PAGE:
2.1 Black GaAs nanoarrays fabrication process
All samples were cut into 1.5 cm × 2 cm pieces of bulk GaAs, the samples were pre-cleaned with conventional solvent and rinsed in deionized (DI) water. Then the experiments were performed in an Oxford System100 etching reaction chamber, equipped with a maximum available power 900 W, 13.56 MHz RF coil generator. The gases employed in this study were BCl3, Cl2, Ar, N2 and O2. During all the experiments, the temperature of the electrode was fixed at 25℃. A 5-min-long oxygen clean procedure was performed between each run to remove any polymer from the reactor sidewalls, minimize contamination, and preserve process repeatability. The samples were loaded into the reactor by mounting them on an SiO2 carrier wafer,since the sample was etched at low temperature, silicone grease was unnecessary before etching process. As part of the optimization of the etching parameters, different etching time for measuring the process outcome was employed, as shown in Fig. 1.
Figure 1 showed SEM images of GaAs substrate under different etching time. From the picture we can see that etching depth increases with the increment of etching time, but the morphology of the sample does not change greatly. After etching, the surfaces of GaAs samples become flocculent, relatively uniform in height but scattered around. This kind of flocculent structure greatly increases the specific surface area of the device and can be applied in the fields of supercapacitors and sensors.
We also tested the reflectivity of the prepared structure with Agilent's Cary 7000 spectrophotometer and found that the flocculent structure of GaAs sample had a very low reflectivity, as shown in Fig. 2. In the wavelength range of 590–800 nm, the reflectivity is 3 min < 5 min < 4 min. In the wavelength range of 400–590 nm, the reflectivity is 5 min < 4 min < 3 min. In the meantime, we can see that the reflectivity of the samples under different etching time is very low, with a difference of less than 1%. Considering the time and cost in the actual process, we choose 3 min as the fixed etching time in the subsequent experiments. We attribute the decrement of reflectivity to the rough structure formed on the GaAs surface. The sample formed a cluster structure after etching and the roughened surface will limit the reflection of light and reduce the scattering of light, thus reducing the reflectivity of light. To verify our conclusion, AFM images were performed on the surface of the etched sample and the unetched sample, as shown in Fig. 3. The results show that the surface roughness of the etched sample is much larger than that of the unetched sample.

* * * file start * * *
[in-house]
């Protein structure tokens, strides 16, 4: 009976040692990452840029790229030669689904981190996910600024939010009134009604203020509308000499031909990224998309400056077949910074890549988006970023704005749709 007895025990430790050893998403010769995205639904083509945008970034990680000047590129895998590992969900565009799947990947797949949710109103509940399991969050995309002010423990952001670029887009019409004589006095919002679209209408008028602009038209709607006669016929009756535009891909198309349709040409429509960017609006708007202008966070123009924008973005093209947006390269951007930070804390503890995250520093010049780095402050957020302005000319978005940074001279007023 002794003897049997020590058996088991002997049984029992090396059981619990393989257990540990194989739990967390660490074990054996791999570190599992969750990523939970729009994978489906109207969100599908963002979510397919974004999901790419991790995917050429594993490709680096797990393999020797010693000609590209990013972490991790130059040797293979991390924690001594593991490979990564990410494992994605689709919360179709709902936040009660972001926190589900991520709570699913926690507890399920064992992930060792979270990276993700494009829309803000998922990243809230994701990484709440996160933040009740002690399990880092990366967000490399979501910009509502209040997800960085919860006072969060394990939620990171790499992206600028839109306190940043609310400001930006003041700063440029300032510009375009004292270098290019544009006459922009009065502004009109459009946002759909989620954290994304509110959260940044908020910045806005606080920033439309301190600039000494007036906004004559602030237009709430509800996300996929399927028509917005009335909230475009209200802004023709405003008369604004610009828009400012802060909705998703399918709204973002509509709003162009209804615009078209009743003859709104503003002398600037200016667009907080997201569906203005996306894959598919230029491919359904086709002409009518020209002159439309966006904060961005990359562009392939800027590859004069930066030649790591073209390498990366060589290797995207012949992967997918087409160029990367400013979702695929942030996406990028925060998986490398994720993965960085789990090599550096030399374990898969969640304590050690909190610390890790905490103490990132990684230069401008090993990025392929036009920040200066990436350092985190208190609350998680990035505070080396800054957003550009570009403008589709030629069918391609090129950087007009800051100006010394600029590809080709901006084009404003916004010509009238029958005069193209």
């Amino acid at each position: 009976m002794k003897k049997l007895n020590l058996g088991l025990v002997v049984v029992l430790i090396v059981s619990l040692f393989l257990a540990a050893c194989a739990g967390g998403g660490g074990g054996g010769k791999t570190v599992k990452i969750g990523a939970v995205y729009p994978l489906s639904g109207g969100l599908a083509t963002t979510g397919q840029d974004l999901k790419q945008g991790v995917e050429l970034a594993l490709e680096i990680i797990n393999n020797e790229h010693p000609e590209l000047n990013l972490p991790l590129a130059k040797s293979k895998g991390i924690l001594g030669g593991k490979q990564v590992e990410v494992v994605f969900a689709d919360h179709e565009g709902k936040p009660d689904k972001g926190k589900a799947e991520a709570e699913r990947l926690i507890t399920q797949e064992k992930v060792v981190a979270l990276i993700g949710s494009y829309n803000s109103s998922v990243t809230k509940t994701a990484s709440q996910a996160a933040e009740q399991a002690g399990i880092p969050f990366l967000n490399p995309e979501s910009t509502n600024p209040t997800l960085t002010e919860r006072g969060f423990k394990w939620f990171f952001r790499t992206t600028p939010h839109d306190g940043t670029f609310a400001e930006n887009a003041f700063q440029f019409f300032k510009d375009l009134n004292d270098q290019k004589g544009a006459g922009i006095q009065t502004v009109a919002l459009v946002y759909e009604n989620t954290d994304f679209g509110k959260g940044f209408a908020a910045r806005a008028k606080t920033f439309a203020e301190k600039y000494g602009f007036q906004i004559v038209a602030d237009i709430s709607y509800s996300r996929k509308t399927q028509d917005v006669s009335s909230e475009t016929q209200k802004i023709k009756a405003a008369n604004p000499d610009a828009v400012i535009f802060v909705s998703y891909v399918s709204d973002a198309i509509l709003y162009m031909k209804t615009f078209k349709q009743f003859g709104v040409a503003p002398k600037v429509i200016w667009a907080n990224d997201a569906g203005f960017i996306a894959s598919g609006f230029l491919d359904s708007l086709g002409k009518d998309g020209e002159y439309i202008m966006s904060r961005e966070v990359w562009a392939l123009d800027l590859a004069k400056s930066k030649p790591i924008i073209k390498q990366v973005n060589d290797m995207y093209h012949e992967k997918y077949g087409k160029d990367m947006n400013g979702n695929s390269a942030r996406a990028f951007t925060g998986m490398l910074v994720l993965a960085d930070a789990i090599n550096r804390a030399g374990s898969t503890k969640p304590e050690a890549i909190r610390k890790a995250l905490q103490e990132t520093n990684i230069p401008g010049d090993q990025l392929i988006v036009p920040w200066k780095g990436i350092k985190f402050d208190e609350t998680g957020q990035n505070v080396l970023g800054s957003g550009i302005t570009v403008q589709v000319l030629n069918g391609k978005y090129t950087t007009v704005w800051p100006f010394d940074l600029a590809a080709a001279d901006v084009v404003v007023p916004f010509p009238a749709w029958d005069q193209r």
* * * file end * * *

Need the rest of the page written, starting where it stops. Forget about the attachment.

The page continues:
Then we investigate the effect of etching gas flow rate on the surface morphology and reflectivity of the sample when etching time is fixed at 3 min, and the oxygen flow was controlled. Here the role of oxygen is to form oxides during the etching process, and because of the different volatilization temperatures during etching process, oxygen reacts with base atoms to form a micro-mask, thus affecting the etching result. Here, the oxygen flow ratio is set as 2:3:4, and the SEM images after etching are shown in Fig. 4. It can be seen from the figure that when the oxygen flow ratio is 3, the etched GaAs surface presents a neat columnar shape, while when the oxygen flow ratio increases to 4, the GaAs surface becomes bright, and the sample surface is found to be smooth and without any pattern, as shown in Fig. 4c. The main reason for this phenomenon is that as the increment of oxygen flow, the etching rate will be accelerated. When the oxygen flow increases to a certain extent, the structure formed during etching process on the substrate surface will be etched away, thus obtaining the sample shown in Fig. 4c. Cary7000 spectrophotometer was used to test the reflectivity of the three samples with different morphometry, and we found that the reflectivity increased gradually with the increase of oxygen flow. When the oxygen flow ratio is 2, the reflectivity is extremely low, nearly close to 0 within the GaAs absorption range, as shown in Fig. 5. This low reflectivity is caused by the excessive oxygen flow. Sufficient oxygen oxidized the surface structure formed by previous etching and made the surface of the sample smooth and flat, as shown in Fig. 4c. The etched sample with smooth surface presented high reflectivity. When the oxygen flow ratio is 2, the etched samples has the lowest reflectivity, because the flocculent surface of black GaAs greatly increase the propagation path of photons and reduce the reflection of light. The structured GaAs sample also presented hydrophobicity,while the contact angle is 125°, as shown in the enlarged SEM images of Fig. 4(d), broadening the application range of black GaAs.